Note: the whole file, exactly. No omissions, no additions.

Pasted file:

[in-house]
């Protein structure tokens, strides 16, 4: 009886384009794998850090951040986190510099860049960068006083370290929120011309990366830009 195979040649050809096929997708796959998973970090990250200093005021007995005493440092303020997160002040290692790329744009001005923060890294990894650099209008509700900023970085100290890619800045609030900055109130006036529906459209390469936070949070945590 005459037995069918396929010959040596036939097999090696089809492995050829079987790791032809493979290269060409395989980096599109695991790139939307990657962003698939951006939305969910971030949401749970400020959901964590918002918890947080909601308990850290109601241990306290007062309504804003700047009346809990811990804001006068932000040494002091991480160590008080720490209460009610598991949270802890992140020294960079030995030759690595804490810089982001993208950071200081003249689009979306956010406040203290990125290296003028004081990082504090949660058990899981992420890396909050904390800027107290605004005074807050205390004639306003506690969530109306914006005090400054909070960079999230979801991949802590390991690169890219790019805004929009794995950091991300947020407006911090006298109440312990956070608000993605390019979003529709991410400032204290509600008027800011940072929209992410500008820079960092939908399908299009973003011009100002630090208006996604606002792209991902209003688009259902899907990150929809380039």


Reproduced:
[in-house]
């Protein structure tokens, strides 16, 4: 009886384009794998850090951040986190510099860049960068006083370290929120011309990366830009 195979040649050809096929997708796959998973970090990250200093005021007995005493440092303020997160002040290692790329744009001005923060890294990894650099209008509700900023970085100290890619800045609030900055109130006036529906459209390469936070949070945590 005459037995069918396929010959040596036939097999090696089809492995050829079987790791032809493979290269060409395989980096599109695991790139939307990657962003698939951006939305969910971030949401749970400020959901964590918002918890947080909601308990850290109601241990306290007062309504804003700047009346809990811990804001006068932000040494002091991480160590008080720490209460009610598991949270802890992140020294960079030995030759690595804490810089982001993208950071200081003249689009979306956010406040203290990125290296003028004081990082504090949660058990899981992420890396909050904390800027107290605004005074807050205390004639306003506690969530109306914006005090400054909070960079999230979801991949802590390991690169890219790019805004929009794995950091991300947020407006911090006298109440312990956070608000993605390019979003529709991410400032204290509600008027800011940072929209992410500008820079960092939908399908299009973003011009100002630090208006996604606002792209991902209003688009259902899907990150929809380039």